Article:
In 17th-century Spain, adobo was a way to preserve foods. At Milk Street, it has become a bold, simple way to preserve flavor.

Spanish for marinade, adobo can actually be many things—a sauce, a spice blend, even a dish unto itself. But it began as a blend of oil, vinegar and spices which was slathered over foods to preserve them. The vinegar’s acidity discourages spoiling, and oil slows oxidation.

Instead of applying it to pork or vegetables, we wanted to use adobo’s preservative powers on something more delicate, something that could be smeared on almost anything (see sidebar). We were inspired by a Mexican-style adobo from Rick Bayless, who blends garlic, serrano chilies, cilantro, parsley and oil. The result is a rich sauce that plays up—and preserves for weeks—the flavor of the fresh herbs.

We loved the idea of a fresh herb sauce we could have on hand for nearly a month. But we found Bayless’ recipe packed too much heat to be the all-purpose sauce we wanted. We opted for jalapeno peppers over serrano chilies; the latter can vary widely in heat level from dud to scud. And instead of blackening the peppers on the stovetop, we switched to the broiler, which allowed us to cook the garlic at the same time. This approximates the charring that is common in Mexican kitchens.

We also left out the parsley, going all in on cilantro instead. Its fresh, clean flavor became even bolder when it didn’t need to compete with another herb. 

Like many herbs, cilantro is edible from root to flower, so using both leaves and stems not only was easier, it also significantly enhanced the flavor of the sauce. And because it’s blended with oil, the herb sauce can be refrigerated for up to 3 weeks. Fresh cilantro flavor at our fingertips, no mincing required.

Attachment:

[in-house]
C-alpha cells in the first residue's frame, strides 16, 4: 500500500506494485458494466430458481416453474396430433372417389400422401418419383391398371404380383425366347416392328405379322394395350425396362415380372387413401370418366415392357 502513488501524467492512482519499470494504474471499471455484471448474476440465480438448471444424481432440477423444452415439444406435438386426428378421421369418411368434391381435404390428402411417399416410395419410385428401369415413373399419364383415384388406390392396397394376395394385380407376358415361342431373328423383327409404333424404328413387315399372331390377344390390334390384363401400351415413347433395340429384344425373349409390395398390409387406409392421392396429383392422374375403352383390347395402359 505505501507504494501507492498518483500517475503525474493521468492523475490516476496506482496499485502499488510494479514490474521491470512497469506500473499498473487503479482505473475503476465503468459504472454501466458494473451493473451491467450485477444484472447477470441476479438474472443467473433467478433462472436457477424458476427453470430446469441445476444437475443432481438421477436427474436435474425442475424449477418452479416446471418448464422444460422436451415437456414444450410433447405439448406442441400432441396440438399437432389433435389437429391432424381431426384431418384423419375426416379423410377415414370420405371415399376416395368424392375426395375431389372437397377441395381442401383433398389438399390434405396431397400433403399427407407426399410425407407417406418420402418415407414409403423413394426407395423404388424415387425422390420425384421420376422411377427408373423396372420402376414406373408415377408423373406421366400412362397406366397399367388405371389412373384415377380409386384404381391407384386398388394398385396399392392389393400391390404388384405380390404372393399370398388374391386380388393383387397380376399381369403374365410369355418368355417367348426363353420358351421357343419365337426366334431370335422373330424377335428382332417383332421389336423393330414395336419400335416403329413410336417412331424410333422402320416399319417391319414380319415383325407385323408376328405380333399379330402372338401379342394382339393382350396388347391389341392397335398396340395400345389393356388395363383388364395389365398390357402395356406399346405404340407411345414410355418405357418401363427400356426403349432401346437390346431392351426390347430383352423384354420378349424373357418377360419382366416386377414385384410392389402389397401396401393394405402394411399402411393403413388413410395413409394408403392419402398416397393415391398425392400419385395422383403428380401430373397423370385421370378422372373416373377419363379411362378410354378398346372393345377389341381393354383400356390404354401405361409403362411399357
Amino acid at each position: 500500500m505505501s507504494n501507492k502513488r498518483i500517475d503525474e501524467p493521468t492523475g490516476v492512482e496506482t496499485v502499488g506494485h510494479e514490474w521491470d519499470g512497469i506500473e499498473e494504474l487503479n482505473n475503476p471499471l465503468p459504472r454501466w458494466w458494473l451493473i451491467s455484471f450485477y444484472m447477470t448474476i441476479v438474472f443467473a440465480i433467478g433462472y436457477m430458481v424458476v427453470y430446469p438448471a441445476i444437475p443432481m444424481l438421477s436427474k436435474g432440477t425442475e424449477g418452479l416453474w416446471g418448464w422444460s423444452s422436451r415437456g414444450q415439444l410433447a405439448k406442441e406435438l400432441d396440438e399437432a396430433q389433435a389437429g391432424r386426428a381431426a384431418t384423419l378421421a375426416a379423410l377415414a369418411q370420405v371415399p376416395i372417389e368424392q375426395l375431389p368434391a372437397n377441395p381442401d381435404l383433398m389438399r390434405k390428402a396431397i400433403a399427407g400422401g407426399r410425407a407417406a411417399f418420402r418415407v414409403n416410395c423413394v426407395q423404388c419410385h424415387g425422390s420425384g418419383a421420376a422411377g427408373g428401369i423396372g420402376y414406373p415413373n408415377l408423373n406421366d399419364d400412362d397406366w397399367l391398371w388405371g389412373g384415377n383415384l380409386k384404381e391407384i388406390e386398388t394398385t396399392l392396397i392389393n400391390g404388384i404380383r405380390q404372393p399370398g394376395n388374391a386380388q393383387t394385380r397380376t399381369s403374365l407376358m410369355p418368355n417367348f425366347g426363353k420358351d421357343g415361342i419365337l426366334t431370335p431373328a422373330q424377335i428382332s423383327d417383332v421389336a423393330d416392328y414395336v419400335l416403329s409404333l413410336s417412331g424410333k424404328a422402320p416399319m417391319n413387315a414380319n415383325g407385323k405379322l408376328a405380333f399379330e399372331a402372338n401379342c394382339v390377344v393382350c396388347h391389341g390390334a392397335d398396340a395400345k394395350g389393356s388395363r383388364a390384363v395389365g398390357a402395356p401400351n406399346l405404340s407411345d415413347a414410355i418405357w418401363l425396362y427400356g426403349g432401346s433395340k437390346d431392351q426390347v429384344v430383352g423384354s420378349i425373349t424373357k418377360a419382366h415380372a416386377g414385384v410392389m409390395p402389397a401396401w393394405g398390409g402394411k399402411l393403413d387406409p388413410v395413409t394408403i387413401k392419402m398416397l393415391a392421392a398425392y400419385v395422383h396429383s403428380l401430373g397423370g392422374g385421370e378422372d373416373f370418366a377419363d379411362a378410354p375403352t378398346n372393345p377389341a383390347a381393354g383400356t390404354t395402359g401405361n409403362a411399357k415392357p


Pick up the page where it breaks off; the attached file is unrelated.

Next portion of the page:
Getting Saucy
Our cilantro-jalapeno adobo sauce adds an easy punch of spicy, fresh flavor to numerous dishes, including:
  • Quesadillas: Smear a thin layer of adobo on tortillas before filling and toasting.
  • Beans: Stir into cooked pinto or black beans, either whole or refried, or puree with either variety to spread on tortas or quesadillas.
  • Meats: Use as a dipping sauce for roasted or grilled beef or a rich pork shoulder.
  • Fish: Thin with additional olive oil, then spoon over seared scallops or roasted salmon or halibut.
  • Sweet potatoes: Mix with plain Greek-style yogurt, then drizzle over roasted sweet potato wedges or use as a dip.
  • Sandwiches: Stir together equal parts adobo and mayonnaise, then use as a sandwich spread, particularly with turkey, chicken or a BLT.
  • Vinaigrettes: Add a spoonful to any neutral-flavored vinaigrette (use citrus, rice vinegar or white balsamic vinegar for the acid).
  • Eggs: Fold into barely set scrambled eggs, drizzle over fried eggs or add to egg salad.
  • Hummus: Swirl a spoonful into the top of hummus or baba ghanoush.
  • Pasta: Add a tablespoon or 2 to cheddar macaroni and cheese or basic marinara sauce.
  • Rice: Fold into a pot of cooked rice (about 1 tablespoon per cup of rice); season with plenty of lime juice.